Defendants have now filed several Notices and Motions in Limine concerning the applicability of RFRA at trial.[2] In the RFRA Notices, Defendants state they intend to assert an affirmative defense under RFRA at trial. In the RFRA Motions in Limine, Defendants argue that RFRA “must inform the Court's interpretation of certain statutory elements of the charges, as well as the Court's rulings on admissibility of evidence relevant to those elements.” E.g., Doc. 540 at 1. The Government has filed Objections to the RFRA Notices and Responses in Opposition to the RFRA Motions in Limine. Doc. 613.

         A. Defendants' RFRA Notices

         In the RFRA Notices, Defendants contend the Court must permit them to present a RFRA defense at trial, despite the denial of their motions to dismiss based on the same defense. Defendants rely on the statement in RFRA that a person “may assert [a violation of RFRA] as a claim or defense in a judicial proceeding . . . .” 42 U.S.C. § 2000bb-1(c). Defendants argue the Court has already found that they have established the prima facie elements of a RFRA defense, and this finding supports allowing Defendants to present the RFRA defense at trial. Defendants argue the ability to present a RFRA defense turns on whether “RFRA is an affirmative defense on the merits, to be decided by the jury (like the defenses of necessity or self-defense), or whether RFRA is the type of defense that can result in dismissal of an indictment regardless of the merits (like the defense of outrageous government conduct).” E.g., Doc. 532 at 3. Defendants point to decisions that characterize RFRA as an affirmative defense and contend that this designation means a RFRA defense must be presented to the jury. Defendants further contend that the elements of the Government's burden under RFRA-demonstrating a compelling interest in the law at issue and that the Government's actions are the least restrictive means of furthering that interest-require an individualized assessment of each Defendant's conduct and, therefore, the jury must to evaluate these issues in light of each Defendant's conduct on April 4-5, 2018. Id. at 6. Defendants point to civil cases in the Eleventh Circuit that have found that summary judgment was not appropriate on RFRA issues where genuine disputes of material facts existed, which, Defendants argue, shows that RFRA is a factual inquiry that must be decided by the jury.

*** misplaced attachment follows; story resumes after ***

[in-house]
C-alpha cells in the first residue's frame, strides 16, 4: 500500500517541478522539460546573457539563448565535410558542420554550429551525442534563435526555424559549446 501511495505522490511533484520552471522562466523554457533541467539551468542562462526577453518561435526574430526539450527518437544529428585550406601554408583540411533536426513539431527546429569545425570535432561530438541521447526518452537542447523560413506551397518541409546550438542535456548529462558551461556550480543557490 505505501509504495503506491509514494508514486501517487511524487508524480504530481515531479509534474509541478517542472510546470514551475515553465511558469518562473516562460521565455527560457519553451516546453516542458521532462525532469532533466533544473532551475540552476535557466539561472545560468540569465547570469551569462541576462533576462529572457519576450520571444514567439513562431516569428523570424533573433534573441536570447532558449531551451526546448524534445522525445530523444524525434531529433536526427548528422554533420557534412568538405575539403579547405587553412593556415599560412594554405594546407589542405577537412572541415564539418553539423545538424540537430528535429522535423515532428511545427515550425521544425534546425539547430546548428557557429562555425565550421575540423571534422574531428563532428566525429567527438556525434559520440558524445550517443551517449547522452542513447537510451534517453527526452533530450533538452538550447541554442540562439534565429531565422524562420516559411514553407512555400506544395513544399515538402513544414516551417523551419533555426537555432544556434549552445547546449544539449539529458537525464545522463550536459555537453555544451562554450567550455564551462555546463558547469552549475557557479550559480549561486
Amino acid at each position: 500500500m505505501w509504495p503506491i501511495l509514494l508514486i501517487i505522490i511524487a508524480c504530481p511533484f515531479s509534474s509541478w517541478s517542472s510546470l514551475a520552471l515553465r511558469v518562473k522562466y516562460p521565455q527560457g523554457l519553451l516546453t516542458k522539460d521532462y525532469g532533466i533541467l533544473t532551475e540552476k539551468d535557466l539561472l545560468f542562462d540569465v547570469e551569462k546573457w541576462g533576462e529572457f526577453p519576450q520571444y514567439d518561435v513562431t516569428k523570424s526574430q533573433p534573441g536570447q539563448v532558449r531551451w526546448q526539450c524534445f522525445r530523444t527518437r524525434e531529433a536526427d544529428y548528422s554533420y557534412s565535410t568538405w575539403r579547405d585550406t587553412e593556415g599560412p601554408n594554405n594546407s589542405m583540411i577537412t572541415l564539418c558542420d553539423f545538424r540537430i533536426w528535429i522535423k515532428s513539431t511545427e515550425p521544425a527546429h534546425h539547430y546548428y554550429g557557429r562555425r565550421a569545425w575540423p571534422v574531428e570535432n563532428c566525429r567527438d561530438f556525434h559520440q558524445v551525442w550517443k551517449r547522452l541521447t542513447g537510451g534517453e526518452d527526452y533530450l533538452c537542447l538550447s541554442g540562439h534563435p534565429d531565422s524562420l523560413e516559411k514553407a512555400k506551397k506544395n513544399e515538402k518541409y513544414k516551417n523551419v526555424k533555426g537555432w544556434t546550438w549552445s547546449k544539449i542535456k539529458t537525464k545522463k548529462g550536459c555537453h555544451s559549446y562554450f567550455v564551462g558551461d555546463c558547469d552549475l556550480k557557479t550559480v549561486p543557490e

In its Response, the Government argues the Court has already concluded that it has a compelling interest in the safety of individuals at Kings Bay Naval Submarine Base, the security of the assets housed there, and the smooth operation of the base, and that the application of the laws at issue in this case to Defendants is the least restrictive means of furthering the Government's compelling interests. Doc. 613 at 3-4 (citing Doc. 504, the Court's Order on Defendants' Motions to Dismiss). At base, the Government argues it has already met its burden as required under RFRA, and, therefore, Defendants are foreclosed from relitigating the issue before the jury at trial.